CBS News: Detecting Ovarian Cancer

The following is information from the American Cancer Society:

The American Cancer Society's most recent estimates for ovarian cancer in the United States are for 2012:

  • About 22,280 new cases of ovarian cancer
  • About 15,500 deaths from ovarian cancer

Ovarian cancer is the ninth most common cancer in women (not counting skin cancer). It ranks fifth as the cause of cancer death in women. About half of women who are diagnosed with ovarian cancer are 60 or older. It is more common in white women that African-American women.

A woman's risk of getting invasive ovarian cancer in her lifetime is about 1 in 71.

Her lifetime chance of dying from invasive ovarian cancer is about 1 in 95.

Ways to find ovarian cancer:

Regular women's health exams

During a pelvic exam the doctor will feel the woman's organs to check their size and shape. But most ovarian tumors are hard to find early because the ovaries are deep within the body and it isn't easy for the doctor to feel them. While the Pap test helps to find cervical cancer early, it is not really useful for finding ovarian cancer at an early stage.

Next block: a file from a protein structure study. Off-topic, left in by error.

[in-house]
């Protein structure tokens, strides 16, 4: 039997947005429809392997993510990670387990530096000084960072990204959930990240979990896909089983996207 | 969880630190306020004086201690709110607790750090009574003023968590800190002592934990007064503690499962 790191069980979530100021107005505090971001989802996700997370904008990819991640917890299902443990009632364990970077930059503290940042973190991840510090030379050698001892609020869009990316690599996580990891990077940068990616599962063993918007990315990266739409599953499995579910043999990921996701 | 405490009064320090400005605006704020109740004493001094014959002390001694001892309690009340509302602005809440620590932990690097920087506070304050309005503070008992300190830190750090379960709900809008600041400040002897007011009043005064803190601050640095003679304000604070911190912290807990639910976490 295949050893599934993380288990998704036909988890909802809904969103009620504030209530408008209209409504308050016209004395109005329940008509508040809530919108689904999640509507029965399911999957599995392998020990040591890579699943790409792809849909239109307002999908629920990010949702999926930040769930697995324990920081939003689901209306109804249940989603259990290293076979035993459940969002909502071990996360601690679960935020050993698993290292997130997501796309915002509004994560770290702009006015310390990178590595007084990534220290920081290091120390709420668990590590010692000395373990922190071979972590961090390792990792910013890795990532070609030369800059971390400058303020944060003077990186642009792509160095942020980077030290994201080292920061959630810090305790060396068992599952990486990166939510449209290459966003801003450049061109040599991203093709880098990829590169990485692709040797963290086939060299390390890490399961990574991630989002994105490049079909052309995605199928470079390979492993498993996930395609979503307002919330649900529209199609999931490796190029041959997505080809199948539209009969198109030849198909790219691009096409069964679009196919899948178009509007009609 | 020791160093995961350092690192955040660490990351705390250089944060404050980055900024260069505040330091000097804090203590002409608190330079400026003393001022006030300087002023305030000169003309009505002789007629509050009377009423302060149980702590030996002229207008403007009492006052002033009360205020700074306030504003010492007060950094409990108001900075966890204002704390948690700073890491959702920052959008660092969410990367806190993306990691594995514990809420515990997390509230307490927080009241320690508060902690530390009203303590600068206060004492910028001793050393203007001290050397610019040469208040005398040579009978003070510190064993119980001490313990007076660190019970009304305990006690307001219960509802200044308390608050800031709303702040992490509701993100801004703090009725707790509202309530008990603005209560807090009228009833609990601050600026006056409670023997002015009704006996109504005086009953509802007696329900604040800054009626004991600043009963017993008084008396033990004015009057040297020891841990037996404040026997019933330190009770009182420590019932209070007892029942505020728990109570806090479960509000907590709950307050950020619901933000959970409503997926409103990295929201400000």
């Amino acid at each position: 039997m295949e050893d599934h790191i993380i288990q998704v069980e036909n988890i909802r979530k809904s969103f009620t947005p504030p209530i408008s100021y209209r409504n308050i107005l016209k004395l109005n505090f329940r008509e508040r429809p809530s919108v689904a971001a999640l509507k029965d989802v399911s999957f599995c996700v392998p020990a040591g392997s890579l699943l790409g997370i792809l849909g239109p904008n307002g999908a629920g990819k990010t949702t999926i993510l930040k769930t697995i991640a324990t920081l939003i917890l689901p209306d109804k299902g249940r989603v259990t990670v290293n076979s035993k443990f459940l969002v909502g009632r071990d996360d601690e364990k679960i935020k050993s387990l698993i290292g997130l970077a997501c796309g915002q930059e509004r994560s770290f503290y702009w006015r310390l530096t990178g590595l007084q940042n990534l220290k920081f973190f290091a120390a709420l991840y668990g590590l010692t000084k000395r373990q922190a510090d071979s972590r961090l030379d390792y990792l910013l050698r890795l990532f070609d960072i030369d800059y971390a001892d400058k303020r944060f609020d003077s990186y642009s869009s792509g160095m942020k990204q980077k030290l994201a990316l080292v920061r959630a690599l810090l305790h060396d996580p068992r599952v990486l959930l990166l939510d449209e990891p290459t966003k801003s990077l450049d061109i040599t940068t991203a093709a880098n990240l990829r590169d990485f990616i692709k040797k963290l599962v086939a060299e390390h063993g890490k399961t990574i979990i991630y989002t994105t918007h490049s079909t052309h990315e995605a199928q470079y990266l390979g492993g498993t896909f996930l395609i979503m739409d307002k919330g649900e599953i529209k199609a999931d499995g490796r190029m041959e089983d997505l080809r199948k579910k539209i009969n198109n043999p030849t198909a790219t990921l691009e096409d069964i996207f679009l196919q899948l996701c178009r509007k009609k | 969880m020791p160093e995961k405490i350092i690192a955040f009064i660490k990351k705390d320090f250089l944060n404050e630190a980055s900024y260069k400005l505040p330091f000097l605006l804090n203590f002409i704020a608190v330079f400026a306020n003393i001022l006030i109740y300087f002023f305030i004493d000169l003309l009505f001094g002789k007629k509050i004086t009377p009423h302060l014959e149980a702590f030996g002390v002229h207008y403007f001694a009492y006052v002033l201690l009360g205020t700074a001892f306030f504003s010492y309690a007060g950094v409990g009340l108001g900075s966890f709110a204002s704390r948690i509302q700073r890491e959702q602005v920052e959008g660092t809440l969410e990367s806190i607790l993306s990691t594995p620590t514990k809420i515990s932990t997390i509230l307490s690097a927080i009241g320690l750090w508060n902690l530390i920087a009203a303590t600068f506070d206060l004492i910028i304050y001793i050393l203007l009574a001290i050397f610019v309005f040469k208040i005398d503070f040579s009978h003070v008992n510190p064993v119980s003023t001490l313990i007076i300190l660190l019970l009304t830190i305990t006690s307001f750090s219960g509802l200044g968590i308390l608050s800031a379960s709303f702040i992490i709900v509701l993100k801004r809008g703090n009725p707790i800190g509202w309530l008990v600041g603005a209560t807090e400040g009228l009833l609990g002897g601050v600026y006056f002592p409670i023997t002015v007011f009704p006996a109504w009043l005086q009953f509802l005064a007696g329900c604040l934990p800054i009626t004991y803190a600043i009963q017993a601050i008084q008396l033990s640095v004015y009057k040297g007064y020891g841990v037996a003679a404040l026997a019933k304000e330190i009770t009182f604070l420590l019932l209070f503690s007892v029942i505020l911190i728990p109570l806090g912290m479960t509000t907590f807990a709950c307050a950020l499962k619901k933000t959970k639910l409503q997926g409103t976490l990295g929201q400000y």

See a doctor if you have symptoms

Early cancers of the ovaries tend to cause symptoms that are more often caused by other things.

These symptoms might include:

  • Swelling of the stomach (abdomen) or bloating caused by a build-up of fluid or a tumor
  • Pelvic pressure or stomach pain
  • Trouble eating or feeling full quickly
  • Having to urinate often or feeling like you have to go right away

Most of these symptoms can also be caused by problems other than cancer. While these symptoms can be more severe when they are caused by ovarian cancer, that isn't always true. What is most important is that they are a change from how a woman usually feels. If you have symptoms that you can't explain nearly every day for more than a few weeks, talk to your doctor right away.

Screening tests and exams are used to find a disease such as cancer in people who don't have any symptoms. Women with a very high risk of ovarian cancer (such as those with a strong family history of the disease) may be screened with ultrasound and with blood tests. But early studies of women at average risk of ovarian cancer show that these tests did not lower the number of deaths caused by ovarian cancer. For this reason, these tests are not used for routine screening of women who don't have strong risk factors.